Re: the beef
Posted Oct 3, 2006 15:16 UTC (Tue) by mingo
In reply to: Re: the beef
Parent article: Busy busy busybox
As has been explained repeatedly, you have the freedom to run the code on any hardware you want. What you don't have is the freedom to distribute GPLv3'ed code as part of hardware that forbids the user to run modified versions.
Firstly, the GPLv2 did not try to control works independently created of the works we created. I'm curious about the basis for your claim that it is "similar in spirit" for the GPLv3 to suddenly break this promise by trying to control hardware that includes no GPL-ed code at all (and is hence outside of the 'moral scope' of our license) - just because it's distributed together with GPL-ed code.
Secondly, does your interpretation also mean that, by recursion, in future versions of the GPL we should brace ourselves for the prohibition of the distribution of GPL-ed code on the same hardware that also contains non-GPL code? (for example closed-source code?) Because controlling that is within the exclusive rights of the copyright holder too, and by your argument it's fine to do it, as long as it makes the modification of the system more convenient?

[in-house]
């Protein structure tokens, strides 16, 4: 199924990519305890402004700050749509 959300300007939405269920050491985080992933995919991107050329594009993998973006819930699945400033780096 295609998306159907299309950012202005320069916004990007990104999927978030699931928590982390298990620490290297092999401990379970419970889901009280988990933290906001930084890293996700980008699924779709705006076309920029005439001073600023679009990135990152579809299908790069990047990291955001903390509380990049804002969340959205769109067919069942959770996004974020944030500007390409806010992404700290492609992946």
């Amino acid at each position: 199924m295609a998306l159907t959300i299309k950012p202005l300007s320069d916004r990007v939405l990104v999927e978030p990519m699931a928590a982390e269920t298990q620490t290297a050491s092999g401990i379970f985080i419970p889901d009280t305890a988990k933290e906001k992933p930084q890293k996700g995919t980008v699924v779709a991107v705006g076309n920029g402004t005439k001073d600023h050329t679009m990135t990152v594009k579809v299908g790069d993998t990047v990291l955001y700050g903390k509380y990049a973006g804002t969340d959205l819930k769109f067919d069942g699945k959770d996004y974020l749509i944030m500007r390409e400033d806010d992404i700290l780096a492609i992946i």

Thirdly, the mechanism you (and the GPLv3) are proposing breaks a fundamental symmetry of the GPLv2: that if end-use and distribution together with certain independent works by one person is allowed, the same end-use and distribution with other independent works is allowed for another person too.
Let me give you an example: lets suppose i take the binary packages of the Tivo and run it on my PC. The only GPL-ed code on that system will be those binary packages. I can run it on my PC, and i can distribute that PC. But if someone else puts those very same unmodified packages on a Tivo, he would not be able to distribute that system. Nothing else on either the PC or on the Tivo is GPL-ed - only those binary packages. The code that is used is totally the same in both cases, and the hardware (and other software) is neither a modification or a derivative of any GPL-ed code. But the GPLv3 forbids the distribution of the Tivo system!
Fourthly, as the above example I gave to you, the practical effect of the prohibition of distribution of certain combinations of unmodified GPL-ed works with other, independent works simply punishes certain types of end-uses, and hence limits those end-uses. Legally it might not be an end-user limitation (because hey, in theory everyone has the ability to build a Tivo from scratch in private, right?), but the end-effect is still very much the same.
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